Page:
The Olmec religious practices of sacrifice, cave rituals, pilgrimages, offerings, ball-courts, pyramids, and an apparent awe of mirrors were also passed on to all subsequent civilizations in Mesoamerica until the Spanish Conquest in the 16th century CE. This occurred up until the time that the Spanish Conquest occurred.
The Olmec and Epi-Olmec civilizations both came to an end when the city of La Venta fell into disrepair about the year 400 B.C., bringing the Olmec culture to an end with it. The huge Olmec civilizations were obliterated when the jungles engulfed them, and they were not rediscovered for thousands of years. It is not quite clear why the Olmec did not accept the offer.
The Olmec were one of the earliest complex societies to emerge in Mesoamerica, and their legacy can be seen in the culture of many following civilizations, including the Maya. They appeared approximately 1600 BCE. The Olmec people are famous for the enormous stone heads that they fashioned out of basalt, which is a kind of volcanic rock.
The Olmec civilisation had its beginnings about 1500-1400 BCE, and it would continue to deteriorate until around 400 BCE, when it was finally surpassed by rival civilizations.
During that historical period, La Venta and its all-powerful ruler exercised complete control over the Olmec core region. La Venta, much like its predecessor San Lorenzo, which thrived between 1200 and 900 B.C., was structured around a single prominent plaza that had governmental buildings, magnificent monuments, and wealthy houses. San Lorenzo prospered between the years 1200 and 900 B.C.
To provide a concise summary, the Olmecs began their civilization 1,200 years after the Maya, yet the Maya were the first to develop their civilization.
The majority of scholars believe that the Olmec, like other native Americans, descended from Asian ancestors who entered North America during the Great Ice Age. Historians have speculated that the facial features of some monumental carved heads indicate an African origin of these people; however, it is more likely that the Olmec were descended from Asian ancestors.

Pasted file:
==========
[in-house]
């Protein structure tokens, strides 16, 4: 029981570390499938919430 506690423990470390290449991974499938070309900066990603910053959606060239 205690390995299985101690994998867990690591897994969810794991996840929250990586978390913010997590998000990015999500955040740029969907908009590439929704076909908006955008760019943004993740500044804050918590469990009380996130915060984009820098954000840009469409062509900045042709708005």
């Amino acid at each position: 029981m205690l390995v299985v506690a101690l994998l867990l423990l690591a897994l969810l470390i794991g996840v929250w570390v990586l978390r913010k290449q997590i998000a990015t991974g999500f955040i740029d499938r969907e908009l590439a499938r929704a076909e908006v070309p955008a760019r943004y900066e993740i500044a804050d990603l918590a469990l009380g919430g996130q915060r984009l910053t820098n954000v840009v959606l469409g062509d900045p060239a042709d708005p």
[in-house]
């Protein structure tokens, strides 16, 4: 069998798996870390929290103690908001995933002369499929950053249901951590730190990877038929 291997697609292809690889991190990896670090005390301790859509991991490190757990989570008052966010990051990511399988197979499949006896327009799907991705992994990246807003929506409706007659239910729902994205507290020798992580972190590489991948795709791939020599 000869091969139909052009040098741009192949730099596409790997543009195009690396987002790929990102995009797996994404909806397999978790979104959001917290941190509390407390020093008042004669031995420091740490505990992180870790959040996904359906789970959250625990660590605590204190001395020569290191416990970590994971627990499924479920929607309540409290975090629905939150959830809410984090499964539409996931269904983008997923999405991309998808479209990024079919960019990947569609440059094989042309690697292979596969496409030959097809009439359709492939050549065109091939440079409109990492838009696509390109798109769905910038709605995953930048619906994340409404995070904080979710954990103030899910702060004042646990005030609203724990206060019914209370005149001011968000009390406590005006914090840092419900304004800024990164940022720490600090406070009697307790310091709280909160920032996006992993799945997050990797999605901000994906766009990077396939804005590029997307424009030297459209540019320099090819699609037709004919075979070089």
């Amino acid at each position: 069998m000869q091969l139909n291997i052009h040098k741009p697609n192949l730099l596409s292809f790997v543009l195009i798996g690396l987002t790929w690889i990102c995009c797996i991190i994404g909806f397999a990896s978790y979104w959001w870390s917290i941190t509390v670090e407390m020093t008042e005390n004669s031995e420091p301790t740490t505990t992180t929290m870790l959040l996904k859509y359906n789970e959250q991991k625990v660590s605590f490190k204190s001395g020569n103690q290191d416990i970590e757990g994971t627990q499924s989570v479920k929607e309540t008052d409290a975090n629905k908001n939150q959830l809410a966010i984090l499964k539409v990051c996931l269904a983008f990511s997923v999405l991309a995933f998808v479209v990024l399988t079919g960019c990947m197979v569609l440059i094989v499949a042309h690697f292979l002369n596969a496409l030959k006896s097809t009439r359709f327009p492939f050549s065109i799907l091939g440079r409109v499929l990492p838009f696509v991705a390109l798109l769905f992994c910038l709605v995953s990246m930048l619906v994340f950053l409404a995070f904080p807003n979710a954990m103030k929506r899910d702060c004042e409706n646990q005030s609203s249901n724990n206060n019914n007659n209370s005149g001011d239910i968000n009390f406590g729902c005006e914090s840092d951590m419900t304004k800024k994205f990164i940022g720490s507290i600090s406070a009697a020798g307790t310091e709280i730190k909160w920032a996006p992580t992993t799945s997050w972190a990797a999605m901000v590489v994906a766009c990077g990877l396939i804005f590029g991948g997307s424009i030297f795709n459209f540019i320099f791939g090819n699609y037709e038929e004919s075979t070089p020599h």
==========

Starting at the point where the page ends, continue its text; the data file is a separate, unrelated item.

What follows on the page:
Since around 2500 BCE, the region was home to thriving Pre-Olmec cultures; nevertheless, by 1600–1500 BCE, the Early Olmec civilisation had established its presence there. They were the earliest civilisation in Mesoamerica and were responsible for establishing many of the foundations upon which other civilizations, such as the Maya, were built.
Between the years 400 and 350 BCE, there was a significant drop in the Olmec population, although the reasons for this drop are unknown. Archaeologists have a theory that the depopulation was caused by changes in the environment, notably the silting up of rivers, which cut off the water supply and led to the demise of the population.
The Epi-Olmec civilisation finally replaced the Olmec civilization between 300 and 250 BCE. The Olmec civilization grew and prospered at locations like as La Venta and San Lorenzo Tenochtitlán. The Valley of Oaxaca was the birthplace of the Zapotec civilisation, whereas the Valley of Mexico was the birthplace of the Teotihuacan civilization.
In the region that is now southern Mexico, the most important Olmec sites are located at San Lorenzo, La Venta, Laguna de los Cerros, and Tres Zapotes.
There is a school of thought among historians that the Mayans were descended from the Olmec people.
The Olmecs were an ancient people’s culture who lived in the lowlands of East Mexico between the years 1300 and 400 B.C. They are sometimes considered to be the Mother Culture of succeeding civilizations in the Middle American region. Xi was the name given to the Olmec people by themselves (pronounced Shi).
Key distinctions between the Maya, Aztec, and Inca civilisations The Maya were an indigenous people who lived in Mexico and Central America. Between 1345 and 1521 CE, the Aztecs controlled much of northern Mesoamerica. Meanwhile, the Inca prospered in ancient Peru between 1400 and 1533 CE and spread over western South America.
Pyramids were constructed by several ancient civilizations, including the Olmec, Maya, Aztec, and Inca, in order to both house their gods and bury their monarchs. Temple-pyramids were the focal point of public life in many of their large city-states. These structures also served as the location for sacred ceremonies, including as the sacrifice of humans.
Itza Maya and other lowland groups in the Petén Basin were first contacted by Hernán Cortés in 1525, but they remained independent and hostile to the encroaching Spanish until 1697, when a concerted Spanish assault led by Martn de Urza y Arizmendi finally defeated the last independent Maya kingdom. Martn de Urza y Arizmendi was the leader of the Spanish assault.